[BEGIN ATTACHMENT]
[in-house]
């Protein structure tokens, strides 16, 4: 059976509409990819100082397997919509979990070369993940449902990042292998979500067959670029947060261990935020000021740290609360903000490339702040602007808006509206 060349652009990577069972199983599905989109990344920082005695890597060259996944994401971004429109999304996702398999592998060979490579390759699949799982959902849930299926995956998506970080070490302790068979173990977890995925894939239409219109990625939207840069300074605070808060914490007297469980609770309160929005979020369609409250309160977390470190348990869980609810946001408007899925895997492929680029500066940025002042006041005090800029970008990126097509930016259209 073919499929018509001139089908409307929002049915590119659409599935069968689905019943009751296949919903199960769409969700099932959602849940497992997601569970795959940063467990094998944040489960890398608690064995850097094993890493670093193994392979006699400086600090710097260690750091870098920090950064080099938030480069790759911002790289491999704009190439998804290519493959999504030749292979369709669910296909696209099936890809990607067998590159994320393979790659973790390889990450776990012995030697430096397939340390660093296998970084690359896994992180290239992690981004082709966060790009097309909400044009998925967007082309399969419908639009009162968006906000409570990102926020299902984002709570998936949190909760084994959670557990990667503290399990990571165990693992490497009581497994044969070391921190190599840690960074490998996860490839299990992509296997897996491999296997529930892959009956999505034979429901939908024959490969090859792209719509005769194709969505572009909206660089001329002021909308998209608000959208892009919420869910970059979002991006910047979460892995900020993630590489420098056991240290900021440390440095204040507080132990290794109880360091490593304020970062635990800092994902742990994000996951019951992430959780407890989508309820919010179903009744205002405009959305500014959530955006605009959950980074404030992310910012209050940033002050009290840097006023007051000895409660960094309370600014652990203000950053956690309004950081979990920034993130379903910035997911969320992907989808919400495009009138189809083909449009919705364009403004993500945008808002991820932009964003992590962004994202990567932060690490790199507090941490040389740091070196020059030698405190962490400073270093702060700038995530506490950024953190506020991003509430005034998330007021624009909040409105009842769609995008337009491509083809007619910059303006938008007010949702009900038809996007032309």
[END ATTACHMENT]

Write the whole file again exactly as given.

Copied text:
[in-house]
């Protein structure tokens, strides 16, 4: 059976509409990819100082397997919509979990070369993940449902990042292998979500067959670029947060261990935020000021740290609360903000490339702040602007808006509206 060349652009990577069972199983599905989109990344920082005695890597060259996944994401971004429109999304996702398999592998060979490579390759699949799982959902849930299926995956998506970080070490302790068979173990977890995925894939239409219109990625939207840069300074605070808060914490007297469980609770309160929005979020369609409250309160977390470190348990869980609810946001408007899925895997492929680029500066940025002042006041005090800029970008990126097509930016259209 073919499929018509001139089908409307929002049915590119659409599935069968689905019943009751296949919903199960769409969700099932959602849940497992997601569970795959940063467990094998944040489960890398608690064995850097094993890493670093193994392979006699400086600090710097260690750091870098920090950064080099938030480069790759911002790289491999704009190439998804290519493959999504030749292979369709669910296909696209099936890809990607067998590159994320393979790659973790390889990450776990012995030697430096397939340390660093296998970084690359896994992180290239992690981004082709966060790009097309909400044009998925967007082309399969419908639009009162968006906000409570990102926020299902984002709570998936949190909760084994959670557990990667503290399990990571165990693992490497009581497994044969070391921190190599840690960074490998996860490839299990992509296997897996491999296997529930892959009956999505034979429901939908024959490969090859792209719509005769194709969505572009909206660089001329002021909308998209608000959208892009919420869910970059979002991006910047979460892995900020993630590489420098056991240290900021440390440095204040507080132990290794109880360091490593304020970062635990800092994902742990994000996951019951992430959780407890989508309820919010179903009744205002405009959305500014959530955006605009959950980074404030992310910012209050940033002050009290840097006023007051000895409660960094309370600014652990203000950053956690309004950081979990920034993130379903910035997911969320992907989808919400495009009138189809083909449009919705364009403004993500945008808002991820932009964003992590962004994202990567932060690490790199507090941490040389740091070196020059030698405190962490400073270093702060700038995530506490950024953190506020991003509430005034998330007021624009909040409105009842769609995008337009491509083809007619910059303006938008007010949702009900038809996007032309």